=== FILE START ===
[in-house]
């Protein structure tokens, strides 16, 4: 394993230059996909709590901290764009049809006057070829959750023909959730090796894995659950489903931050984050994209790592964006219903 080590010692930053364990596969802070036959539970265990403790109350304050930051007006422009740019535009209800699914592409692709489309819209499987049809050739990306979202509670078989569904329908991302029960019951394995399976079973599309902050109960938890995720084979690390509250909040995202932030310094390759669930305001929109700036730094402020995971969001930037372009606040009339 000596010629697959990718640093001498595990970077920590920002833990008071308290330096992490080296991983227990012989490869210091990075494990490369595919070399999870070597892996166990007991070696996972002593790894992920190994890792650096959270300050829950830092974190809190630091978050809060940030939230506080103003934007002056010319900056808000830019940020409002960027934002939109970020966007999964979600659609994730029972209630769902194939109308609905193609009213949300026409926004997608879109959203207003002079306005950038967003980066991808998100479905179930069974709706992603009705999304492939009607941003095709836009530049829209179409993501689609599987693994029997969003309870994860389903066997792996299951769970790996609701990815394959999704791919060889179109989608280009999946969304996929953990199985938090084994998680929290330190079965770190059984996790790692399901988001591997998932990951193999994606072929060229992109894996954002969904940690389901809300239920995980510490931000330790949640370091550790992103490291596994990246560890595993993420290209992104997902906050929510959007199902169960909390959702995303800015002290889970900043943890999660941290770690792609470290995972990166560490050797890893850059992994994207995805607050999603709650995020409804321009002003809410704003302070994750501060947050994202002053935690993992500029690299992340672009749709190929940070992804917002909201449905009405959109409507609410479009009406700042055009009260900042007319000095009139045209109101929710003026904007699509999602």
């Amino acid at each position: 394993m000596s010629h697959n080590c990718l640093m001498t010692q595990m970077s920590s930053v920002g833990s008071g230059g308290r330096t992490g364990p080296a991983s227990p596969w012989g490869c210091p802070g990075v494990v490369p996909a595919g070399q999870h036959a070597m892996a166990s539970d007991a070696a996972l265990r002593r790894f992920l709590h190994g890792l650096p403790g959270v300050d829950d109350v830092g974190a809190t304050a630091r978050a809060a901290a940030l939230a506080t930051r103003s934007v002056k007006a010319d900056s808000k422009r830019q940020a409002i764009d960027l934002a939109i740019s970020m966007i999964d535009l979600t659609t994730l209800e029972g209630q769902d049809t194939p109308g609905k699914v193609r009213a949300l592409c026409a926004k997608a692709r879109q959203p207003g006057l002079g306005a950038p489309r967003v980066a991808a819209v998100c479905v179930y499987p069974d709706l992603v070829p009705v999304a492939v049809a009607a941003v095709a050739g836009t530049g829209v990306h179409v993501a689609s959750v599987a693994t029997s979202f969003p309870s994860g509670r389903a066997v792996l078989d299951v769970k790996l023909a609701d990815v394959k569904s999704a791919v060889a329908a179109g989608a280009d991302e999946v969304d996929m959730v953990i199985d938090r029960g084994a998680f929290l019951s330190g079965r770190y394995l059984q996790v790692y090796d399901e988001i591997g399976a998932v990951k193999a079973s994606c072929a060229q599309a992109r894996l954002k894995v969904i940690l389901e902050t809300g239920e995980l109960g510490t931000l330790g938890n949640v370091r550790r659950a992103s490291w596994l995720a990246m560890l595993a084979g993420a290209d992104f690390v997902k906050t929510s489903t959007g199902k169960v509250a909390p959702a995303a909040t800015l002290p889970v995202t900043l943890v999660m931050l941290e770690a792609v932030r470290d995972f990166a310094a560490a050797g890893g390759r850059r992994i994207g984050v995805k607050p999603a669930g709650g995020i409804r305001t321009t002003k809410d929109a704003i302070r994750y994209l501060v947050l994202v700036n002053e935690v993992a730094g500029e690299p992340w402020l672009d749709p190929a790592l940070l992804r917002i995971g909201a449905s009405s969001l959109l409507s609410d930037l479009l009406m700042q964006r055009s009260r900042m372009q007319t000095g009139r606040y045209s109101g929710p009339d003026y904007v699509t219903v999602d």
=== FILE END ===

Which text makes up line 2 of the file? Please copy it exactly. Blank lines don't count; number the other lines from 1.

């Protein structure tokens, strides 16, 4: 394993230059996909709590901290764009049809006057070829959750023909959730090796894995659950489903931050984050994209790592964006219903 080590010692930053364990596969802070036959539970265990403790109350304050930051007006422009740019535009209800699914592409692709489309819209499987049809050739990306979202509670078989569904329908991302029960019951394995399976079973599309902050109960938890995720084979690390509250909040995202932030310094390759669930305001929109700036730094402020995971969001930037372009606040009339 000596010629697959990718640093001498595990970077920590920002833990008071308290330096992490080296991983227990012989490869210091990075494990490369595919070399999870070597892996166990007991070696996972002593790894992920190994890792650096959270300050829950830092974190809190630091978050809060940030939230506080103003934007002056010319900056808000830019940020409002960027934002939109970020966007999964979600659609994730029972209630769902194939109308609905193609009213949300026409926004997608879109959203207003002079306005950038967003980066991808998100479905179930069974709706992603009705999304492939009607941003095709836009530049829209179409993501689609599987693994029997969003309870994860389903066997792996299951769970790996609701990815394959999704791919060889179109989608280009999946969304996929953990199985938090084994998680929290330190079965770190059984996790790692399901988001591997998932990951193999994606072929060229992109894996954002969904940690389901809300239920995980510490931000330790949640370091550790992103490291596994990246560890595993993420290209992104997902906050929510959007199902169960909390959702995303800015002290889970900043943890999660941290770690792609470290995972990166560490050797890893850059992994994207995805607050999603709650995020409804321009002003809410704003302070994750501060947050994202002053935690993992500029690299992340672009749709190929940070992804917002909201449905009405959109409507609410479009009406700042055009009260900042007319000095009139045209109101929710003026904007699509999602």